First Words

False prophets and their dog whistles

Jesus warned of them and the fruit they bear.

In the summer of 1876, in a workshop on the outskirts of London, Francis Galton was busy fashioning brass tubing into an ultrasonic whistle. This unique sliding whistle would produce high-pitched sounds at frequencies above the limit of human hearing. Galton tested his invention on the streets of London by blowing it near dogs and charting their reactions. Today, many hunters and dog trainers swear by modern iterations of this original whistle.

By the late 20th century, the term dog whistle referred as well to a kind of political statement that bears coded language. Dog whistle political messaging involves language that may sound innocent but is in fact carefully calculated: it carries one meaning for the general population but a secondary meaning to a targeted subgroup. Although leaders from across the political spectrum use dog whistles to stir associations among different audiences, the nefarious tactic of stoking racial prejudice by encouraging White voters to perceive Black and Brown populations as a threat belongs almost exclusively to right-wing politicians and propaganda outlets.

The intentional use of abstract code language to hide racist appeals below the surface gives dog whistle messaging its disturbing cleverness. As long ago as 1981, GOP strategist Lee Atwater noted this abstraction in an interview in which he discussed Richard Nixon’s southern strategy and its evolution in the tax cut policies of the 1980s:

You start out in 1954 by saying, “ni**er, ni**er, ni**er.” By 1968, you can’t say “ni**er”—that hurts you. Backfires. So, you say stuff like forced busing, states’ rights, and all that stuff. You’re getting so abstract now, you’re talking about cutting taxes. . . . I’m saying that it is getting that abstract, and that coded, that we are doing away with the racial problem one way or the other. . . . “We want to cut this” is much more abstract than even the busing thing, and a hell of a lot more abstract than “ni**er, ni**er.”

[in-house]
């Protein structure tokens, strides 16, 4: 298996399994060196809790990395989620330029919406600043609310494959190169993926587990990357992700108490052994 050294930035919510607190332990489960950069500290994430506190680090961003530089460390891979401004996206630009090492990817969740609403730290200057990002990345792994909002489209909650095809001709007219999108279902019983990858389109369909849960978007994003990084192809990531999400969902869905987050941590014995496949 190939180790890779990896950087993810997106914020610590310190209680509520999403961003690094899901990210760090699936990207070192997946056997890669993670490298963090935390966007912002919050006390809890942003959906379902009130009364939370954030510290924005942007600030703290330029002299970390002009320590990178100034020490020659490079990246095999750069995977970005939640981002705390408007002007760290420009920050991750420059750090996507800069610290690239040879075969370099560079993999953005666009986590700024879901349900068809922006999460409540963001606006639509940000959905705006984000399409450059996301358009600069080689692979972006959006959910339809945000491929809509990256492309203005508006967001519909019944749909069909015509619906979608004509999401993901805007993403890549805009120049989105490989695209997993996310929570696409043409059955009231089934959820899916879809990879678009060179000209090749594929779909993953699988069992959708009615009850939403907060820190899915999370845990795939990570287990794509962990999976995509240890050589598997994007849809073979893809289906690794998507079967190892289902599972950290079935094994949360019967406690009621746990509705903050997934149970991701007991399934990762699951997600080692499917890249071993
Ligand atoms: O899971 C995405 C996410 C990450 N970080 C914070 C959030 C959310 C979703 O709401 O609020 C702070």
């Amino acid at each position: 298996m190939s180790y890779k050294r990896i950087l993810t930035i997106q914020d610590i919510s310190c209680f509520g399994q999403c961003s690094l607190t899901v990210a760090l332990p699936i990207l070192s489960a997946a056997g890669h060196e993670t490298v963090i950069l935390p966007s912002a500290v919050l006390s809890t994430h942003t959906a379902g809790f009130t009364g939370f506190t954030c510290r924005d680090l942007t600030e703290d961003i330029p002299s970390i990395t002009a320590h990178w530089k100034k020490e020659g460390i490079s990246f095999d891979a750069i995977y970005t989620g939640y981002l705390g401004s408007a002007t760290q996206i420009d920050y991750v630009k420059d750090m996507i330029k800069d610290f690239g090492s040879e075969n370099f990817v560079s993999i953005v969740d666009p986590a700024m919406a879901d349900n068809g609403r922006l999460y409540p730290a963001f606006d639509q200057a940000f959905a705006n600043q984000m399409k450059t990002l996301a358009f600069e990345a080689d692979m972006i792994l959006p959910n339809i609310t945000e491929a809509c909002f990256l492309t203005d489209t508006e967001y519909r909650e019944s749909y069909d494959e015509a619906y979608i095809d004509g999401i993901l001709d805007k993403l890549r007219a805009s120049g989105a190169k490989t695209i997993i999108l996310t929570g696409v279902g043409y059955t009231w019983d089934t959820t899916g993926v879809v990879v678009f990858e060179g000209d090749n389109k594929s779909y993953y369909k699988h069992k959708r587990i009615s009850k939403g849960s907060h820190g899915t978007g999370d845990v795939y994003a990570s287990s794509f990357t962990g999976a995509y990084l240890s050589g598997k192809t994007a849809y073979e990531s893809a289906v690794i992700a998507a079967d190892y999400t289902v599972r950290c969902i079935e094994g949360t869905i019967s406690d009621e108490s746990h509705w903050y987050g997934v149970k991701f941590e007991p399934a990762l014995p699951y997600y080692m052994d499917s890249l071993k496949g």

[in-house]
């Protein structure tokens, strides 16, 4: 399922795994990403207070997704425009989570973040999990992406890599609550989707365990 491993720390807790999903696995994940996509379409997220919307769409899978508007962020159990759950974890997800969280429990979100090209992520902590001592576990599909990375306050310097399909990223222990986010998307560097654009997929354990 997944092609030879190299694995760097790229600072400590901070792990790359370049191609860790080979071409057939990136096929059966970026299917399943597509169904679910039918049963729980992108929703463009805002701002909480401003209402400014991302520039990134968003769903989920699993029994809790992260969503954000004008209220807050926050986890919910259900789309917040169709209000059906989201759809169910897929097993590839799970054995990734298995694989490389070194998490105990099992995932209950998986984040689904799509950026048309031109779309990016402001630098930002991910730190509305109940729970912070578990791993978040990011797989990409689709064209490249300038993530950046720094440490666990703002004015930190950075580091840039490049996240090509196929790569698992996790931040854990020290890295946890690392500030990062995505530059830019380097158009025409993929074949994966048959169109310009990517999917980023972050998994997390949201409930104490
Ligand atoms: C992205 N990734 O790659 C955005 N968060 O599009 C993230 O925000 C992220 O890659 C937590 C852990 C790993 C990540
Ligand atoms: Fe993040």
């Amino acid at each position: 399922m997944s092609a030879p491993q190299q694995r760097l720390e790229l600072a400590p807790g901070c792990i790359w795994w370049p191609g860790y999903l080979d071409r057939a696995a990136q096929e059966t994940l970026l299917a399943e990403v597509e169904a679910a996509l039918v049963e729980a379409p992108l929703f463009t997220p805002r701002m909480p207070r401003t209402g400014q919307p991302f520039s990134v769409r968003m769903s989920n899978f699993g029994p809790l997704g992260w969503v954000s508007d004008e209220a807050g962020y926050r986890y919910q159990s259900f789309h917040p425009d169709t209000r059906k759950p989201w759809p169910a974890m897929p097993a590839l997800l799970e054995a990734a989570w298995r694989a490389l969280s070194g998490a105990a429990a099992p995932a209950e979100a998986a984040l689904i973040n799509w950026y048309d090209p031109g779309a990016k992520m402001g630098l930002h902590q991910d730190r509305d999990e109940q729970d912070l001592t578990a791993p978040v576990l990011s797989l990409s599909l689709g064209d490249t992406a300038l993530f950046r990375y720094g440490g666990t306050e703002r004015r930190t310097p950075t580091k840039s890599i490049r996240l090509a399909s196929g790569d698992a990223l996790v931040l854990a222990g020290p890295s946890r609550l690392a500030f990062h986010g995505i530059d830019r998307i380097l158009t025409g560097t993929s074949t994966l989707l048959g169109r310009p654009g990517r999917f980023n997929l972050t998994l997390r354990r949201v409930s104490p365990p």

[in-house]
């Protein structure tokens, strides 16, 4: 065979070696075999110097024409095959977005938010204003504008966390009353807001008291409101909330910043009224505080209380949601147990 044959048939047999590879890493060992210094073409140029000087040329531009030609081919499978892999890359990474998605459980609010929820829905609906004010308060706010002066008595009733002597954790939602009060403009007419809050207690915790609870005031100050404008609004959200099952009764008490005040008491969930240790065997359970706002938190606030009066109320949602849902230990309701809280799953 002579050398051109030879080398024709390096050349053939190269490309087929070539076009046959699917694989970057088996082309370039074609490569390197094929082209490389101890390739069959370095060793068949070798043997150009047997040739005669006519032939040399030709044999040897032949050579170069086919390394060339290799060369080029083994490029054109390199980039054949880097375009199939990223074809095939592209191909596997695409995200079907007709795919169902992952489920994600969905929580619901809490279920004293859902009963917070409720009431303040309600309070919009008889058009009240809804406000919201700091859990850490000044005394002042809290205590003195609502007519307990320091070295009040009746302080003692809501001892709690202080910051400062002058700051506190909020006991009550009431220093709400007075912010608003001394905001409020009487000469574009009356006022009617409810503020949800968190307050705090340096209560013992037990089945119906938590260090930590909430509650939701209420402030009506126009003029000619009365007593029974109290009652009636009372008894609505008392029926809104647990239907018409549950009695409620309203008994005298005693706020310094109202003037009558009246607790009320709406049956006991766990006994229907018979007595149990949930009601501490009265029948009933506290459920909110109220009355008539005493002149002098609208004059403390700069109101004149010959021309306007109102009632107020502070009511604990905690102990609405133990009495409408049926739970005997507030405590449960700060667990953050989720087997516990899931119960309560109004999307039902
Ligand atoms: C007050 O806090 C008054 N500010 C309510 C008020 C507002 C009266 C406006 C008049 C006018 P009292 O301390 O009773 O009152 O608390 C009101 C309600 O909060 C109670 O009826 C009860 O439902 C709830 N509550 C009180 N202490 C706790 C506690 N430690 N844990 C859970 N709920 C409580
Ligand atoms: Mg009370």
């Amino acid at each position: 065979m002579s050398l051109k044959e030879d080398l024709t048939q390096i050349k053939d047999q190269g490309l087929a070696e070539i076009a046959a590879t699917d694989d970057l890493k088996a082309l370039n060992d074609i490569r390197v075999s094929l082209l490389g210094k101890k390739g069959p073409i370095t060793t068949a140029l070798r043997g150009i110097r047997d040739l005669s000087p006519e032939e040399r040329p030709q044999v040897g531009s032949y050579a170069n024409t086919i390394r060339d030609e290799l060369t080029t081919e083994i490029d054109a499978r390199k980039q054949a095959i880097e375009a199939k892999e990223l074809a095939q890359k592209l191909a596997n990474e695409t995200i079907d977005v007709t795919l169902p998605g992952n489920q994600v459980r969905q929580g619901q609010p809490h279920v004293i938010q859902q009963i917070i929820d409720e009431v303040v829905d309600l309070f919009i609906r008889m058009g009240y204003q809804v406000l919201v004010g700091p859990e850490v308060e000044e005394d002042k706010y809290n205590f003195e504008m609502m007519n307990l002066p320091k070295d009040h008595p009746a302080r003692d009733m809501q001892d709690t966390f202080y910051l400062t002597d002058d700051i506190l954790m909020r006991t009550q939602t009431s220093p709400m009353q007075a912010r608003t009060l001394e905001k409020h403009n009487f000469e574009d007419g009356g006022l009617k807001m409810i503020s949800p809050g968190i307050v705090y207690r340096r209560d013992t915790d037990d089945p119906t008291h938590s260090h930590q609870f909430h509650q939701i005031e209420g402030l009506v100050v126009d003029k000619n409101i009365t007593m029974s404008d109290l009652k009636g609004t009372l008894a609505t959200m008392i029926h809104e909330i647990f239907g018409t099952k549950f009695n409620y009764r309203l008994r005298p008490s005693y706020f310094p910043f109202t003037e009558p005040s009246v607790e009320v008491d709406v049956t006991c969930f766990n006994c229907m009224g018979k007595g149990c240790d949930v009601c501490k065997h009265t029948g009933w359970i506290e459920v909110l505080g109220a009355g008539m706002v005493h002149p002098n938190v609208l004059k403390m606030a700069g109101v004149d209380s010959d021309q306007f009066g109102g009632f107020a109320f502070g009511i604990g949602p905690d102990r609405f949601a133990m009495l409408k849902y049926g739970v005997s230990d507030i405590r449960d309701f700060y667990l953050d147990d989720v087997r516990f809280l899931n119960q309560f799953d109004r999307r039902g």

Among those turning to dog whistles nowadays, the GOP’s most popular presidential candidate has all but mastered the tactic. With what appears to be deep personal satisfaction, Donald Trump regularly sprinkles dehumanizing and hate-filled lines into his speeches, only to pivot quickly away from accepting responsibility for any harm they encourage.

So, where can we find a word that names the scourge of dog whistle politics, one that calls out the threat it poses to democracy and a pluralistic society? Going straight to Jesus is one option: “Beware of false prophets, who come to you in sheep’s clothing but inwardly are ravenous wolves. You will know them by their fruits. Are grapes gathered from thorns or figs from thistles?” (Matt. 7:15–16).

We can’t know exactly who the false prophets were to whom Jesus refers. But his warning of their pernicious behavior is unmistakable. It’s not difficult to parse his words: They’re looking to take advantage of you. They will consume your soul. Their outward appearance may seem harmless and righteous, but that’s only because they don a sheep’s coat to look innocent and respectable. Their inward strategy is voracious. Their mission is deadly. They are deceptive to the core.

By all accounts, Francis Galton was a brilliant polymath. His groundbreaking discoveries in cartography, meteorology, psychology, and statistics set him apart from some of Europe’s best. But his pioneering work in the field of eugenics—he coined the term itself in 1883—taints his legacy. As Galton was busy constructing a racial hierarchy with White people at the top, he was also in his workshop building a whistle that would do more than produce sounds beyond human hearing. He was creating a device that would provide the subtle undertones of racial animus for generations to come.

We shall be known by our fruits.

Peter W. Marty

Peter W. Marty is editor/publisher of the Century and senior pastor of St. Paul Lutheran Church in Davenport, Iowa. Email Peter

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